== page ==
As referee Dave Hebner turned his attention to JYD, Funk soon trapped the champion inside the ring, choking him with the tape from his wrist. Soon the official returned to the action, but was unable to see Funk's blatant cheating, thanks to concealing the wrist tape with his right arm. To the naked eye, it seemed Funk was simply wearing down the Hulkster with a reverse chinlock, but the Hulkamaniacs watching inside the Sun Dome and the millions more watching at home on NBC knew better. When Hebner turned his back again, Funk disposed of the wrist tape, having already done the damage, and applied a legal chinlock on Hogan. With the champion significantly weakened, Funk lifted him into the air for a piledriver, a move Funk used four years later in the NWA to put Ric Flair on the disabled list. Funk successfully completed the piledriver, and covered Hogan for what seemed certain to be the title-winning pinfall. Hogan, however, managed to lift his shoulder just as the three-count was coming down. Color commentator Jesse "The Body" Ventura complained of a slow count, as did manager Jimmy Hart. Even play-by-play announcer Vince McMahon remarked, "That's the closest I've ever seen Hulk Hogan to being pinned." Funk punched away at the Hulkster's head, and raked his eyes with his boot. It seemed Funk had Hogan at his mercy, kicking away at the champion's limp body. But Terry Funk soon realized what kind of power the Hulkamaniacs had, as they started to feed their hero the energy he needed to continue. As their cheers grew louder, Hogan became stronger, and soon, the champion was "Hulking up", with Funk unable to bring him down even when delivering his hardest punches. Reinvigorated, Hogan countered with three right handed shots of his own, Irish whipped the challenger to the ropes, and hitting a running elbow to the chest. But Hogan would not let Funk go down so easily. Hogan threw Funk to the ropes again, this time scoring with the big boot to the face, which sent Funk outside the ring to the floor. Jimmy Hart leaped onto the ring apron to momentarily distract Hogan, but was unsuccessful. What Hogan did not realize, was Hart was holding onto Terry Funk's infamous branding iron. As Hogan attempted to suplex Funk back into the ring, Hart smashed Hogan in the midsection with said branding iron, and Funk went for a pin. Again, it seemed "The Funker" was about to join Buddy Rogers as one of two men to hold both the NWA and World Wrestling Federation Championships, but after the two count, Hogan draped his leg across the bottom rope. Junkyard Dog soon made Hart pay for his cheating ways, headbutting the manager into the middle of next week. Funk was under the impression he won the title, but Dave Hebner soon informed him he, in fact, had not. An enraged Terry Funk grabbed the referee by his shirt and shook him repeatedly, screaming threats at Hebner. As Funk was distracted, Hogan regrouped, and waited for Funk to turn his attention back to him. The second Funk turned around, the champion floored him with a clothesline he calls "The Ax-Bomber". Hogan quickly covered, and scored the three-count at 8:30. As Hogan celebrated his triumph, Funk roughed up the referee outside the ring, and started throwing a number of chairs into the ring, missing Hogan each time. None of Funk's postmatch antics mattered; nothing could change the fact that Hulk Hogan had once again successfully defended the World Wrestling Federation Championship...though he did come very close to losing the title on this occasion.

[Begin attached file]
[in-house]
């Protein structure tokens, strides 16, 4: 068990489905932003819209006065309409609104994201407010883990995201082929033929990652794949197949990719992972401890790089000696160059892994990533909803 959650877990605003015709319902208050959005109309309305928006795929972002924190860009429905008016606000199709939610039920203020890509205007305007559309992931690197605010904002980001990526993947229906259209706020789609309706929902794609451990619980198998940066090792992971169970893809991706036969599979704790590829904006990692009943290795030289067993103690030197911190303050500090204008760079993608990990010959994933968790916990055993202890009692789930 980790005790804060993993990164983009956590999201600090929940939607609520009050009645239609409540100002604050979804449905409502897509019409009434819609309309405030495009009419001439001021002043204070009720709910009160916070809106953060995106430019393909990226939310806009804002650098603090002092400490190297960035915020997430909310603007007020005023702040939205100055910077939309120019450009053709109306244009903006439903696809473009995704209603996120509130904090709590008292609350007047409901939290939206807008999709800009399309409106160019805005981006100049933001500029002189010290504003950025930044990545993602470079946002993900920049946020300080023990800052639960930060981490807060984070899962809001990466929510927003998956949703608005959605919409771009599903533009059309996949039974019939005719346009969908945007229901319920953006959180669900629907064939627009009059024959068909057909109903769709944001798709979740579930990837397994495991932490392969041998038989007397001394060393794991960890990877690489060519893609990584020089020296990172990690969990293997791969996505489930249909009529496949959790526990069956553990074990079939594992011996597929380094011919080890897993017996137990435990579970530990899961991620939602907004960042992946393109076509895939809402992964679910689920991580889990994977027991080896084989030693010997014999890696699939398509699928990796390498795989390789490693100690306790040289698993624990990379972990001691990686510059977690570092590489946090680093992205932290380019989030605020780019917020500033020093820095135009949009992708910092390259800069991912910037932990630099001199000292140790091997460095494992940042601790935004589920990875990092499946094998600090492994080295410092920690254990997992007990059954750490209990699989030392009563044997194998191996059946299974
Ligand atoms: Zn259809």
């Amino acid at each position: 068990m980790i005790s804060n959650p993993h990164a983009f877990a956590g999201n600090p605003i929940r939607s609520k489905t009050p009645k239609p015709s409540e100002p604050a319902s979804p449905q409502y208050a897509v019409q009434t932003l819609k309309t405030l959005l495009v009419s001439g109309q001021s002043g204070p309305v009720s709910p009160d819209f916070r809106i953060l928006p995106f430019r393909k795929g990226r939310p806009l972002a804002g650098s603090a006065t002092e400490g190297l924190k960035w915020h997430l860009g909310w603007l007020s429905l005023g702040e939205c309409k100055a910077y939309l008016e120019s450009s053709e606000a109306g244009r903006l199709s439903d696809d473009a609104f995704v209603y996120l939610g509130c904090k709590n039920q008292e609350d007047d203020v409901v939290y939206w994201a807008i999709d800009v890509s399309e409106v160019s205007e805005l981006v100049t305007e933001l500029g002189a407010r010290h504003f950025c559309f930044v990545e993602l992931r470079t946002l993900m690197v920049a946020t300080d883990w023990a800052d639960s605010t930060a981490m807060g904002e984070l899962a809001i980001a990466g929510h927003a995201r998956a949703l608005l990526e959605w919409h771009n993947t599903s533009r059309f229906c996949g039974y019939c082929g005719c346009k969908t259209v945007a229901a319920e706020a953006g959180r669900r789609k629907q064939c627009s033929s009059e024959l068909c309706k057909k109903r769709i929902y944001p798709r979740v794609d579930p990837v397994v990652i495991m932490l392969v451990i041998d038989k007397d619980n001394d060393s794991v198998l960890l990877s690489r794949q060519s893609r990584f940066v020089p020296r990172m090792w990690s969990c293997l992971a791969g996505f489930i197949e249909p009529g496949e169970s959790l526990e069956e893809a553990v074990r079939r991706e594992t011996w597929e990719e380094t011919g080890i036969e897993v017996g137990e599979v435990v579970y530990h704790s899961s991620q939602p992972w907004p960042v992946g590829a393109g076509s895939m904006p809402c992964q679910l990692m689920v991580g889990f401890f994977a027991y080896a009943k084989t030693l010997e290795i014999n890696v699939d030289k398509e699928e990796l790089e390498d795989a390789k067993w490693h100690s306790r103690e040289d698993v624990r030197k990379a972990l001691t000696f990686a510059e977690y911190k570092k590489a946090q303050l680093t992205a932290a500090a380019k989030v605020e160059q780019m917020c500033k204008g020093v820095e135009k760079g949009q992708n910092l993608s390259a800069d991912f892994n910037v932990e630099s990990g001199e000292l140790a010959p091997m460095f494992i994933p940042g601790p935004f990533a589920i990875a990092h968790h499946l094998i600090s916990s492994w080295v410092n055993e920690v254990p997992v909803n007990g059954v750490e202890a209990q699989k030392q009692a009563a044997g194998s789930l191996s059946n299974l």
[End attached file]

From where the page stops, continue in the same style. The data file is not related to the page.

Terry Funk would recieve a few rematches against Hulk Hogan in the winter of 1986, but was unable to win the title. 11 years later, Funk again tasted world championship success, winning the ECW World Championship from Raven. Meanwhile, Hulk Hogan continued to add more triumphs to his record, as his legend grew to mythical proportions. It's certain neither man has forgotten the clash they had on Saturday Night's Main Event. For Terry Funk, it would have been a historic triumph. For Hulk Hogan, it would have been a crushing irony; the man who convinced him to return to wrestling, could have been the very same man who ended the greatest run of his career.